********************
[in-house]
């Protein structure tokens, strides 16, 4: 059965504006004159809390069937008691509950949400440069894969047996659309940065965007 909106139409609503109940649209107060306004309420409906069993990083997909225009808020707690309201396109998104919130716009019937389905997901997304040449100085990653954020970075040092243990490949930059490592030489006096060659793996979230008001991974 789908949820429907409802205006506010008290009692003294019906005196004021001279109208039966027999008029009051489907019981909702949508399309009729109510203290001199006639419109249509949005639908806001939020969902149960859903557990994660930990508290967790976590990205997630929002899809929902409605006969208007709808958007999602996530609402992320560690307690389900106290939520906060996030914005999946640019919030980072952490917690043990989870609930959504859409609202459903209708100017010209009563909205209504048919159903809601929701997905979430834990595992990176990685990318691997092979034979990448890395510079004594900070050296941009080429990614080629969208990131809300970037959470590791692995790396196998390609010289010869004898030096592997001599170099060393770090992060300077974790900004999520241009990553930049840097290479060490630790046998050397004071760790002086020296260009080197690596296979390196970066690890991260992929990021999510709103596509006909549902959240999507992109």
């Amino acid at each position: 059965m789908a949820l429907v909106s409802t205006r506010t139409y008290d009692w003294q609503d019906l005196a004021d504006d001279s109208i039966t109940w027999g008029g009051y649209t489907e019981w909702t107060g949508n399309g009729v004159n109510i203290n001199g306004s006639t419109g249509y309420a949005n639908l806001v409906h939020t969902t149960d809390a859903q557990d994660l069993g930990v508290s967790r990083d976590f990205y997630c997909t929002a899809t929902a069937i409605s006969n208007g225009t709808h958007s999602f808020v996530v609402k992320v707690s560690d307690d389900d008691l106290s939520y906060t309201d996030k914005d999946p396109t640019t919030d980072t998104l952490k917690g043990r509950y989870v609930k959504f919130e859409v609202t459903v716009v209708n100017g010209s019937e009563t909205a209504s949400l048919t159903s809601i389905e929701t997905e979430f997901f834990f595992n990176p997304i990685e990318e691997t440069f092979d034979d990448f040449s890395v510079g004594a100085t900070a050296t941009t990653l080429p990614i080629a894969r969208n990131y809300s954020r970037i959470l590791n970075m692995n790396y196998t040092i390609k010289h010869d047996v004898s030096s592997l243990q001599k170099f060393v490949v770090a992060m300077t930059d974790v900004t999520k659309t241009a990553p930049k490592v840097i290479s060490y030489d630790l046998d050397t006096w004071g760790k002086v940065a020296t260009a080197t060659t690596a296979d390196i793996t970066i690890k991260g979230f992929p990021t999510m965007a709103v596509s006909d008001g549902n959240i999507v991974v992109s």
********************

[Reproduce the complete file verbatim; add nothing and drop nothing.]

[in-house]
């Protein structure tokens, strides 16, 4: 059965504006004159809390069937008691509950949400440069894969047996659309940065965007 909106139409609503109940649209107060306004309420409906069993990083997909225009808020707690309201396109998104919130716009019937389905997901997304040449100085990653954020970075040092243990490949930059490592030489006096060659793996979230008001991974 789908949820429907409802205006506010008290009692003294019906005196004021001279109208039966027999008029009051489907019981909702949508399309009729109510203290001199006639419109249509949005639908806001939020969902149960859903557990994660930990508290967790976590990205997630929002899809929902409605006969208007709808958007999602996530609402992320560690307690389900106290939520906060996030914005999946640019919030980072952490917690043990989870609930959504859409609202459903209708100017010209009563909205209504048919159903809601929701997905979430834990595992990176990685990318691997092979034979990448890395510079004594900070050296941009080429990614080629969208990131809300970037959470590791692995790396196998390609010289010869004898030096592997001599170099060393770090992060300077974790900004999520241009990553930049840097290479060490630790046998050397004071760790002086020296260009080197690596296979390196970066690890991260992929990021999510709103596509006909549902959240999507992109």
């Amino acid at each position: 059965m789908a949820l429907v909106s409802t205006r506010t139409y008290d009692w003294q609503d019906l005196a004021d504006d001279s109208i039966t109940w027999g008029g009051y649209t489907e019981w909702t107060g949508n399309g009729v004159n109510i203290n001199g306004s006639t419109g249509y309420a949005n639908l806001v409906h939020t969902t149960d809390a859903q557990d994660l069993g930990v508290s967790r990083d976590f990205y997630c997909t929002a899809t929902a069937i409605s006969n208007g225009t709808h958007s999602f808020v996530v609402k992320v707690s560690d307690d389900d008691l106290s939520y906060t309201d996030k914005d999946p396109t640019t919030d980072t998104l952490k917690g043990r509950y989870v609930k959504f919130e859409v609202t459903v716009v209708n100017g010209s019937e009563t909205a209504s949400l048919t159903s809601i389905e929701t997905e979430f997901f834990f595992n990176p997304i990685e990318e691997t440069f092979d034979d990448f040449s890395v510079g004594a100085t900070a050296t941009t990653l080429p990614i080629a894969r969208n990131y809300s954020r970037i959470l590791n970075m692995n790396y196998t040092i390609k010289h010869d047996v004898s030096s592997l243990q001599k170099f060393v490949v770090a992060m300077t930059d974790v900004t999520k659309t241009a990553p930049k490592v840097i290479s060490y030489d630790l046998d050397t006096w004071g760790k002086v940065a020296t260009a080197t060659t690596a296979d390196i793996t970066i690890k991260g979230f992929p990021t999510m965007a709103v596509s006909d008001g549902n959240i999507v991974v992109s």